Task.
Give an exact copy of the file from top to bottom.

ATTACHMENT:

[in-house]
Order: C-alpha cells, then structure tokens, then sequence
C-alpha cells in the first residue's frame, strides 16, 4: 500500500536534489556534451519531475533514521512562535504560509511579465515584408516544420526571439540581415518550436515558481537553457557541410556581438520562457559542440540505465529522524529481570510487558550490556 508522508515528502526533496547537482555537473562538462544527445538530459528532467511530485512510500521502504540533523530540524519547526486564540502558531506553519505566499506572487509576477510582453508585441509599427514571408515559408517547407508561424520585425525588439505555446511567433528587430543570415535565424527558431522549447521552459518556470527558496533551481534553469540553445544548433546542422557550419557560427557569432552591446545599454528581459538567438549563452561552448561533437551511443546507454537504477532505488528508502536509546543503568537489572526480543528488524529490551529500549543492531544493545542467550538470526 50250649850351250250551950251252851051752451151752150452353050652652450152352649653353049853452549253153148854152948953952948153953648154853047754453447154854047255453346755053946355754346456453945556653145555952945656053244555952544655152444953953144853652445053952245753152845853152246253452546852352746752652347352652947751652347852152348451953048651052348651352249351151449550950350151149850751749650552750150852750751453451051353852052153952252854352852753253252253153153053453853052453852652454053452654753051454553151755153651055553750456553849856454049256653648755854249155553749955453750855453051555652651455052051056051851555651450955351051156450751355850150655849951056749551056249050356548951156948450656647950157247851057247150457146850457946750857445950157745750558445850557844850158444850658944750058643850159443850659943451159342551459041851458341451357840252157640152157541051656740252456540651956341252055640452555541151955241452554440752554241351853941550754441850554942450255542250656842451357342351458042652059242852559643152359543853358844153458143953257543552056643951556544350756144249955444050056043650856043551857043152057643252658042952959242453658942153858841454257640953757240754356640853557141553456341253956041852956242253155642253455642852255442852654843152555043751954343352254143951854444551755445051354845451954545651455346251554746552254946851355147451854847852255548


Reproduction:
[in-house]
Order: C-alpha cells, then structure tokens, then sequence
C-alpha cells in the first residue's frame, strides 16, 4: 500500500536534489556534451519531475533514521512562535504560509511579465515584408516544420526571439540581415518550436515558481537553457557541410556581438520562457559542440540505465529522524529481570510487558550490556 508522508515528502526533496547537482555537473562538462544527445538530459528532467511530485512510500521502504540533523530540524519547526486564540502558531506553519505566499506572487509576477510582453508585441509599427514571408515559408517547407508561424520585425525588439505555446511567433528587430543570415535565424527558431522549447521552459518556470527558496533551481534553469540553445544548433546542422557550419557560427557569432552591446545599454528581459538567438549563452561552448561533437551511443546507454537504477532505488528508502536509546543503568537489572526480543528488524529490551529500549543492531544493545542467550538470526 50250649850351250250551950251252851051752451151752150452353050652652450152352649653353049853452549253153148854152948953952948153953648154853047754453447154854047255453346755053946355754346456453945556653145555952945656053244555952544655152444953953144853652445053952245753152845853152246253452546852352746752652347352652947751652347852152348451953048651052348651352249351151449550950350151149850751749650552750150852750751453451051353852052153952252854352852753253252253153153053453853052453852652454053452654753051454553151755153651055553750456553849856454049256653648755854249155553749955453750855453051555652651455052051056051851555651450955351051156450751355850150655849951056749551056249050356548951156948450656647950157247851057247150457146850457946750857445950157745750558445850557844850158444850658944750058643850159443850659943451159342551459041851458341451357840252157640152157541051656740252456540651956341252055640452555541151955241452554440752554241351853941550754441850554942450255542250656842451357342351458042652059242852559643152359543853358844153458143953257543552056643951556544350756144249955444050056043650856043551857043152057643252658042952959242453658942153858841454257640953757240754356640853557141553456341253956041852956242253155642253455642852255442852654843152555043751954343352254143951854444551755445051354845451954545651455346251554746552254946851355147451854847852255548